This is a talk on Zoom about my new book, Let’s Ask Marion.
6:30 at the Jewish Community Center. Information and registration (required for Zoom link) here.
I’m having trouble keeping up with industry-sponsored nutrition research so will use this week’s posts to catch up. I’ll start with this one.
Nutrition journals often publish supplements on specific themes that are paid for by outside parties, food industry groups among them. The February 2016 issue of the Journal of Nutrition contains a supplement with the papers from the 2014 International Garlic Symposium: “Role of Garlic in Cardiovascular Disease Prevention, Metabolic Syndrome, and Immunology.”
To distinguish supplement papers from peer-reviewed journal articles, citations give page numbers with the letter S. The Journal of Nutrition’s exceptionally clear policy on supplement publications explains that organizers are expected to pay page charges of $75 per article and $300 per published page plus additional editorial costs as needed. It views supplements as paid advertisements and requires full disclosure of funding sources.
Here’s the disclosure for the garlic supplement.
The symposium was sponsored by the University of California, Los Angeles School of Medicine and the University of Florida and co-sponsored by the American Botanical Council; the American Herbal Products Association; the ASN [American Society for Nutrition]; the Japanese Society for Food Factors; the Japan Society for Bioscience, Biotechnology, and Agrochemistry; the Japan Society of Nutrition and Food Science; and the Natural Products Association. The symposium was supported by Agencias Motta S.A.; Bionam; Eco-Nutraceuticos; Healthy U 2000 Ltd.; Magna; Mannavita Bvba; MaxiPharma; Medica Nord A.S.; Nature’s Farm Pte. Ltd.; Nature Valley W.L.L.; Organic Health Ltd.; Oy Valioravinto Ab; Purity Life Health Products L.P.; PT Nutriprima Jayasakti; Vitaco Health Ltd.; Vitae Natural Nutrition; Sanofi Consumer Health Care; Wakunaga Pharmaceutical Co., Ltd.; and Wakunaga of America Co., Ltd. The Chair of the conference and Scientific Program Coordinator for the supplement publication was Matthew J Budoff, Harbor-UCLA Medical Center, Torrance, CA. Scientific Program Coordinator disclosures: MJ Budoff has been awarded research grants from Wakunaga of America Co., Ltd., and received an honorarium for serving as Chair of the conference. Vice-Chair and Supplement Coordinator for the supplement publication was Susan S Percival, University of Florida, Gainesville, FL. Supplement Coordinator disclosures: SS Percival has been awarded research grants from Wakunaga of America Co., Ltd., and received an honorarium for serving as Vice-Chair of the conference. Publication costs for this supplement were defrayed in part by the payment of page charges. This publication must therefore be hereby marked “advertisement” in accordance with 18 USC section 1734 solely to indicate this fact. The opinions expressed in this publication are those of the authors and are not attributable to the sponsors or the publisher, Editor, or Editorial Board of The Journal of Nutrition [my emphasis].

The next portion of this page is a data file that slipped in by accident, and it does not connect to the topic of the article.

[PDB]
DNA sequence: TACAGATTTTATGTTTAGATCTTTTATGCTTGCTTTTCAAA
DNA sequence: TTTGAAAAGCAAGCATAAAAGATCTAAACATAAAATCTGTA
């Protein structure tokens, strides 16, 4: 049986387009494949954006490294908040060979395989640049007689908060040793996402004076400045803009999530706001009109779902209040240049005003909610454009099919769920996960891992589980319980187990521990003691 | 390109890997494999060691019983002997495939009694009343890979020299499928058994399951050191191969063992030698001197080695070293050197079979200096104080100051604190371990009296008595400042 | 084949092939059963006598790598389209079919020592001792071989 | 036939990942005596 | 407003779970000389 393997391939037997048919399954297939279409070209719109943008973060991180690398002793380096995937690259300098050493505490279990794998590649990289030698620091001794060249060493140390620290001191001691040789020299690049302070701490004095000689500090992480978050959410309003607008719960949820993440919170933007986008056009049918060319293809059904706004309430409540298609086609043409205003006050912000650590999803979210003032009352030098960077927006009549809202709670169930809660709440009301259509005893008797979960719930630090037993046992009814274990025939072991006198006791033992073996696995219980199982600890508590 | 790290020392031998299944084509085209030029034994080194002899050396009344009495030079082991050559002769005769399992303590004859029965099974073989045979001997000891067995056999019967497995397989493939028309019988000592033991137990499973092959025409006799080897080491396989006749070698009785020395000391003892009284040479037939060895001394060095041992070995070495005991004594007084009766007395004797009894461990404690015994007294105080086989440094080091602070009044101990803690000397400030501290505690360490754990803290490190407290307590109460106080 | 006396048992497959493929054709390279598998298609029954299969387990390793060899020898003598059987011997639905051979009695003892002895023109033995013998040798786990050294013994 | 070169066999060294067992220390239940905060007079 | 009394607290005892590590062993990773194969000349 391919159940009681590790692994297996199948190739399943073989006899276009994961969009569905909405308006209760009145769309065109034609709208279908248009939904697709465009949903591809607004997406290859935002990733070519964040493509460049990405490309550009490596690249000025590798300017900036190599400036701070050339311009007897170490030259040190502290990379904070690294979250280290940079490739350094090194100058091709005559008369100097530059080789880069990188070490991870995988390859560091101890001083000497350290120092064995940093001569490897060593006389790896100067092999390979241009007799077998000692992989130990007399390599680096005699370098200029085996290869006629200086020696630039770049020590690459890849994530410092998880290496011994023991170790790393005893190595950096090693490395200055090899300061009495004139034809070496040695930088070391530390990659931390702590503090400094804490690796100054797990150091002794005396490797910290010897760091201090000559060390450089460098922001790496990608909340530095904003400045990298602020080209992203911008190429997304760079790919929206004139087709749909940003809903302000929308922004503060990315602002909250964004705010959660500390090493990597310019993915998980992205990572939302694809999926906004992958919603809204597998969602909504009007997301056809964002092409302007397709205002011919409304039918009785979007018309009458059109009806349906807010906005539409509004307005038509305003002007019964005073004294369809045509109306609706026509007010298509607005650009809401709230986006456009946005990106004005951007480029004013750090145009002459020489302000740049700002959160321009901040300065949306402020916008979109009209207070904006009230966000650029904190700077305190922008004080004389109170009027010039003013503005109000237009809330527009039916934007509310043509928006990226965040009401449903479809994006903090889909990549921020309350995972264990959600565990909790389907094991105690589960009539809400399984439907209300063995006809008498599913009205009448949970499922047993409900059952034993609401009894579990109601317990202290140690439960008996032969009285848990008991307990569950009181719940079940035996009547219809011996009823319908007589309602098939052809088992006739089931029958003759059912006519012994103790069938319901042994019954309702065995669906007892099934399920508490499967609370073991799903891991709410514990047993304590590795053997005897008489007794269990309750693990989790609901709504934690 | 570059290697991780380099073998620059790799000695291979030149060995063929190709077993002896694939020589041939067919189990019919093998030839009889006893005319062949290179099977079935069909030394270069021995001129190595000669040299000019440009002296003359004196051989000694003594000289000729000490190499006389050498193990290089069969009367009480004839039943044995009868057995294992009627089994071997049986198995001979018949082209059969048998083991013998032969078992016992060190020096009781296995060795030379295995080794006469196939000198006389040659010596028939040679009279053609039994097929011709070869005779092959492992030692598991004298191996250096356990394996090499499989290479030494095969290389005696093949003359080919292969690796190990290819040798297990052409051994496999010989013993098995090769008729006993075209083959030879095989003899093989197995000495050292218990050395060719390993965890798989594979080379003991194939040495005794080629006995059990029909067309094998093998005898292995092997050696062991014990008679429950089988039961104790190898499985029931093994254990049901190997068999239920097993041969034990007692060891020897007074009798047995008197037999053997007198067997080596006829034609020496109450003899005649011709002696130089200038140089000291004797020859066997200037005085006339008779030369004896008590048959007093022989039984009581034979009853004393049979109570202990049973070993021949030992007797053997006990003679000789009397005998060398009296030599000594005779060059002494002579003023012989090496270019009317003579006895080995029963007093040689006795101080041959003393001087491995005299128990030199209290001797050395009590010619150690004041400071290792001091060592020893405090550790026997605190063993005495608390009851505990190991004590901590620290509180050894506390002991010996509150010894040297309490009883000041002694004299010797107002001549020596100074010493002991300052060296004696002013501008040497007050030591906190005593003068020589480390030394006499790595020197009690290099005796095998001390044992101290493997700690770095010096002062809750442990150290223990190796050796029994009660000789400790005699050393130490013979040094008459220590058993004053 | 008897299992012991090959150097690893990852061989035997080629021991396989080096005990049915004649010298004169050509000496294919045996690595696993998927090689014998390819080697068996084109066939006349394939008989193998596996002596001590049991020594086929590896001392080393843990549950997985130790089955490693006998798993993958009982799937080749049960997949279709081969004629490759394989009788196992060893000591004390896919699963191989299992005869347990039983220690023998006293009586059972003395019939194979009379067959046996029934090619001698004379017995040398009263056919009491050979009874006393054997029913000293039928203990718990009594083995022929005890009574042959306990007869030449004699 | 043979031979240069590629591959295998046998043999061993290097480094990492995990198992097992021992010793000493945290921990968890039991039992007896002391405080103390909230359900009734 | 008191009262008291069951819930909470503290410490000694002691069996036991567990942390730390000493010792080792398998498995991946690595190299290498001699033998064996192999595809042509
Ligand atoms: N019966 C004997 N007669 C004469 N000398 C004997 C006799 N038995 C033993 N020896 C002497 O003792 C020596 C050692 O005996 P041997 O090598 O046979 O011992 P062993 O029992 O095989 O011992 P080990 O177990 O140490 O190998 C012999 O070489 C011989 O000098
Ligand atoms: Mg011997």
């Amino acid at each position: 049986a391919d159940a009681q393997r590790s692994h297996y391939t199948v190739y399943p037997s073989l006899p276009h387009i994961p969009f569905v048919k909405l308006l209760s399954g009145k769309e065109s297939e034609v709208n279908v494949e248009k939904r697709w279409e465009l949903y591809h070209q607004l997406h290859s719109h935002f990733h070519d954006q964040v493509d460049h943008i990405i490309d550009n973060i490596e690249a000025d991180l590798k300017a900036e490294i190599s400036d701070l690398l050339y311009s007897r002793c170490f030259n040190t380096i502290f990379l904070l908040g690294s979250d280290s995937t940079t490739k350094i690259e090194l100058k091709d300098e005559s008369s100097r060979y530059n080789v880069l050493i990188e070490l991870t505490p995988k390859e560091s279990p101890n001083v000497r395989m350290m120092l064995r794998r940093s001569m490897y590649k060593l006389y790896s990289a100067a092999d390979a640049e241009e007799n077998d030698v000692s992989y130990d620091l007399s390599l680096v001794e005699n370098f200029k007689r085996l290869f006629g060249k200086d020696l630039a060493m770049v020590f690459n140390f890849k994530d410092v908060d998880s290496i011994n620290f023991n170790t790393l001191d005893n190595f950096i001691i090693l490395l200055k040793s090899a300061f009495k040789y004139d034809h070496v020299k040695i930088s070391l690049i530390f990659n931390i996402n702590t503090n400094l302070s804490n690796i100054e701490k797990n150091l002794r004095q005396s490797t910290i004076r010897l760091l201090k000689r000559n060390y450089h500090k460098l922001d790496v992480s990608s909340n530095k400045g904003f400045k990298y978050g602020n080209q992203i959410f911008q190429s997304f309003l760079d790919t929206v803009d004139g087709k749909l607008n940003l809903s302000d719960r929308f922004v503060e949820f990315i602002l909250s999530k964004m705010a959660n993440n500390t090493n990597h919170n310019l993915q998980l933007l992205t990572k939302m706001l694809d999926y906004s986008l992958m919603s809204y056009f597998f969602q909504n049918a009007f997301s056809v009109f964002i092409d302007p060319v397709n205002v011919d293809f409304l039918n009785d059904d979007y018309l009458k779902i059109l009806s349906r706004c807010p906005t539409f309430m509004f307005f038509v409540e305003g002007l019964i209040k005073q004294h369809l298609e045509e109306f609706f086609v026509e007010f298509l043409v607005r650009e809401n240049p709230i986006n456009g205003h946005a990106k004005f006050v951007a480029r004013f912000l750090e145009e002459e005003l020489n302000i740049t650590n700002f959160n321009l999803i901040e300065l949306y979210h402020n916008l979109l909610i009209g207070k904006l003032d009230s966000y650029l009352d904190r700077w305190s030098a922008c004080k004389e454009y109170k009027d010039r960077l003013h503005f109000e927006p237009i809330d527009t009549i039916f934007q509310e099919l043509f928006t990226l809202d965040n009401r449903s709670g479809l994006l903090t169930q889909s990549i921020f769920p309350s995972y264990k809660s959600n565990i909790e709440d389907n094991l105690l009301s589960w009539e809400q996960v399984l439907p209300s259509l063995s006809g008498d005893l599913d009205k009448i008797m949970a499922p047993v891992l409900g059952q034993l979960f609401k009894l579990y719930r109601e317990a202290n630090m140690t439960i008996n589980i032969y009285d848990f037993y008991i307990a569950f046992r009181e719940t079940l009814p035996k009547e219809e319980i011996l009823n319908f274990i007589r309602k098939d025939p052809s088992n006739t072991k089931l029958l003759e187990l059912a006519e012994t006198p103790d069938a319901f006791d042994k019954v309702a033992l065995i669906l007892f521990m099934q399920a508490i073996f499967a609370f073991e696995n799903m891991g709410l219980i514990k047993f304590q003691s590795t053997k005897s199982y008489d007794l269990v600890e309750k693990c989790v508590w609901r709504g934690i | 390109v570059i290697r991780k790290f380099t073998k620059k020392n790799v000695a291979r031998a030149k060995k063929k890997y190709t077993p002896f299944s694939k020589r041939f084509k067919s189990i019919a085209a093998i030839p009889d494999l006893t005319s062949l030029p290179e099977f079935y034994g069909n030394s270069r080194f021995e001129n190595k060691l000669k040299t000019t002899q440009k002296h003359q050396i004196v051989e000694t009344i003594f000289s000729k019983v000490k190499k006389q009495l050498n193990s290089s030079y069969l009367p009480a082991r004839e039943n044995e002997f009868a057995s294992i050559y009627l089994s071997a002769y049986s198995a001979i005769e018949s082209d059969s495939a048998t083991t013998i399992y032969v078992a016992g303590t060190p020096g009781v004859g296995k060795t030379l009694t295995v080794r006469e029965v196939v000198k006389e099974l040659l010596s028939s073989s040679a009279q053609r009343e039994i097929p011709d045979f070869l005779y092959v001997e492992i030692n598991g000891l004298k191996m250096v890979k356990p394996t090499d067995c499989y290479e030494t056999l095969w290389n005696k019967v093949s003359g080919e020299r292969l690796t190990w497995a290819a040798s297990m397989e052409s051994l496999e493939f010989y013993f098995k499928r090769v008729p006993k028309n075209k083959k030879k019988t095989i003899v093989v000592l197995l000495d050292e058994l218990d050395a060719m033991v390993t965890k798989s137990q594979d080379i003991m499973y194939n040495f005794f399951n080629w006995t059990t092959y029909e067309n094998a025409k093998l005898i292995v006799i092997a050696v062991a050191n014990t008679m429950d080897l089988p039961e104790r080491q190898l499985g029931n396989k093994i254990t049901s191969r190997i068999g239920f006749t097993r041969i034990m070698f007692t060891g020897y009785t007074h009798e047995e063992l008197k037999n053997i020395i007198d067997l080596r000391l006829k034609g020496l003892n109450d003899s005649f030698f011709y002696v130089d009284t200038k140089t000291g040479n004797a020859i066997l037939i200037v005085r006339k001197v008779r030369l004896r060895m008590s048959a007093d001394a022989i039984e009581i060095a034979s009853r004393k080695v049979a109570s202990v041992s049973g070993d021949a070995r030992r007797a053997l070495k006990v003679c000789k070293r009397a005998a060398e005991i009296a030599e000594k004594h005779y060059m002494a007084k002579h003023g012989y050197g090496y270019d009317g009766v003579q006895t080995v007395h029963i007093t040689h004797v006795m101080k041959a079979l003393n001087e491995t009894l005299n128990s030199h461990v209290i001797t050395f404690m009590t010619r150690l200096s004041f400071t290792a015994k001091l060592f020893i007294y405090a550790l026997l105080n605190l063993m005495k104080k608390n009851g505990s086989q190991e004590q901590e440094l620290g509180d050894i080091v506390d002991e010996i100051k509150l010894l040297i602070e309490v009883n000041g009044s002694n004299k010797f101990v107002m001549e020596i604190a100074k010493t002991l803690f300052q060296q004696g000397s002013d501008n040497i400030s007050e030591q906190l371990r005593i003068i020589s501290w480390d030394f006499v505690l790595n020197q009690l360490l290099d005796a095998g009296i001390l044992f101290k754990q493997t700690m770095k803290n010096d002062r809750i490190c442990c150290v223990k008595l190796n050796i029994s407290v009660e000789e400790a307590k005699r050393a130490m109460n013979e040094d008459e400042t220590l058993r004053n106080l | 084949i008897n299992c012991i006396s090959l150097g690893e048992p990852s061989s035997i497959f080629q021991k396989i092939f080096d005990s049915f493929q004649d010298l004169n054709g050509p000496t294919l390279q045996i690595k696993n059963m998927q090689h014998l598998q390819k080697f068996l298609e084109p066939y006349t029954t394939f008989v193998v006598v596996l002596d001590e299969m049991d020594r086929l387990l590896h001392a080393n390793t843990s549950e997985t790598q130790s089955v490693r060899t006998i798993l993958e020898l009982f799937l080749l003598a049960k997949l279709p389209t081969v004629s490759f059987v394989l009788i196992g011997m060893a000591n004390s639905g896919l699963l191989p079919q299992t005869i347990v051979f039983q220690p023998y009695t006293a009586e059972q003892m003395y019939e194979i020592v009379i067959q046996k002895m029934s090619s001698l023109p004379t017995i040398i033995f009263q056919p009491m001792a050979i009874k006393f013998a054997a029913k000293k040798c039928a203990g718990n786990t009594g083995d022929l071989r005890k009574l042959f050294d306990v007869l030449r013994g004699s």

Comment on scoring: Because they were presented at a symposium sponsored by food and supplement companies, all papers raise questions about industry sponsorship. That is why the Journal requires every paper in the supplement to repeat this funding disclosure in its entirety.
But for this particular symposium, some of the papers report additional funding by Wakunaga of America, a company that, no surprise, manufactures garlic supplements.